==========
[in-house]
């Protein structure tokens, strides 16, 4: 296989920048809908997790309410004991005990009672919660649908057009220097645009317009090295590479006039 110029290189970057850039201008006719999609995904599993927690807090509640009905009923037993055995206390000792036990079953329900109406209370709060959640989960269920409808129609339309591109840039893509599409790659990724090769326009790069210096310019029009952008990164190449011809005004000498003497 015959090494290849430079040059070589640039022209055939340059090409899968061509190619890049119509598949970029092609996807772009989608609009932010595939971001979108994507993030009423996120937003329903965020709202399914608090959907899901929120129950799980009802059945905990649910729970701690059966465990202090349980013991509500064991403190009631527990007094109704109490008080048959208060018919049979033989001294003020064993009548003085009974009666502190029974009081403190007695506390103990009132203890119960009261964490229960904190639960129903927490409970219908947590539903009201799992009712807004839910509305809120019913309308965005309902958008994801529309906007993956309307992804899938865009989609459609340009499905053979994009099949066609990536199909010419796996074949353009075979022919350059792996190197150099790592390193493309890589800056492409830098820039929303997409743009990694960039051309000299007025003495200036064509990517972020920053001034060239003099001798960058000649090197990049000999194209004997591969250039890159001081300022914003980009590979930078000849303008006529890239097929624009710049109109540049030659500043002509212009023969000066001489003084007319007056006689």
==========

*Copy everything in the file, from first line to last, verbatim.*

[in-house]
């Protein structure tokens, strides 16, 4: 296989920048809908997790309410004991005990009672919660649908057009220097645009317009090295590479006039 110029290189970057850039201008006719999609995904599993927690807090509640009905009923037993055995206390000792036990079953329900109406209370709060959640989960269920409808129609339309591109840039893509599409790659990724090769326009790069210096310019029009952008990164190449011809005004000498003497 015959090494290849430079040059070589640039022209055939340059090409899968061509190619890049119509598949970029092609996807772009989608609009932010595939971001979108994507993030009423996120937003329903965020709202399914608090959907899901929120129950799980009802059945905990649910729970701690059966465990202090349980013991509500064991403190009631527990007094109704109490008080048959208060018919049979033989001294003020064993009548003085009974009666502190029974009081403190007695506390103990009132203890119960009261964490229960904190639960129903927490409970219908947590539903009201799992009712807004839910509305809120019913309308965005309902958008994801529309906007993956309307992804899938865009989609459609340009499905053979994009099949066609990536199909010419796996074949353009075979022919350059792996190197150099790592390193493309890589800056492409830098820039929303997409743009990694960039051309000299007025003495200036064509990517972020920053001034060239003099001798960058000649090197990049000999194209004997591969250039890159001081300022914003980009590979930078000849303008006529890239097929624009710049109109540049030659500043002509212009023969000066001489003084007319007056006689």